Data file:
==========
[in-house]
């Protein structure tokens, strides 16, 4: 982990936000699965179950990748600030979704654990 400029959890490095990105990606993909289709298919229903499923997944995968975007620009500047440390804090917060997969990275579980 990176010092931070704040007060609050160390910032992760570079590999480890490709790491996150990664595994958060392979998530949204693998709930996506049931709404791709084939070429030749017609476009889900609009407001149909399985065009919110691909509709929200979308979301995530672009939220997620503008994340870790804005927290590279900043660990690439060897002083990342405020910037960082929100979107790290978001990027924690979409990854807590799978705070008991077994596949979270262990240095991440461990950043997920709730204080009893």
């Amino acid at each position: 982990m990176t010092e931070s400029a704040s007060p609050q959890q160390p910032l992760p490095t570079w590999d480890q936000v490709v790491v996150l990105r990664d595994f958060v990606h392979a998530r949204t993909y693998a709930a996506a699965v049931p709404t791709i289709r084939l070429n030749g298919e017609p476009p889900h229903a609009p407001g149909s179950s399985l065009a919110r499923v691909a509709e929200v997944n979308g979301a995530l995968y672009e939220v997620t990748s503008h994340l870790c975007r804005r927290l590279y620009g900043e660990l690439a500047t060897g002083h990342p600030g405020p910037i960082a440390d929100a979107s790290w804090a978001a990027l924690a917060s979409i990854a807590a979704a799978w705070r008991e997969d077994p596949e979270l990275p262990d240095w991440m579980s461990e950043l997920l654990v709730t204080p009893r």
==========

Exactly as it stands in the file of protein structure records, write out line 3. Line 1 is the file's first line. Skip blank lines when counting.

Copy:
């Amino acid at each position: 982990m990176t010092e931070s400029a704040s007060p609050q959890q160390p910032l992760p490095t570079w590999d480890q936000v490709v790491v996150l990105r990664d595994f958060v990606h392979a998530r949204t993909y693998a709930a996506a699965v049931p709404t791709i289709r084939l070429n030749g298919e017609p476009p889900h229903a609009p407001g149909s179950s399985l065009a919110r499923v691909a509709e929200v997944n979308g979301a995530l995968y672009e939220v997620t990748s503008h994340l870790c975007r804005r927290l590279y620009g900043e660990l690439a500047t060897g002083h990342p600030g405020p910037i960082a440390d929100a979107s790290w804090a978001a990027l924690a917060s979409i990854a807590a979704a799978w705070r008991e997969d077994p596949e979270l990275p262990d240095w991440m579980s461990e950043l997920l654990v709730t204080p009893r």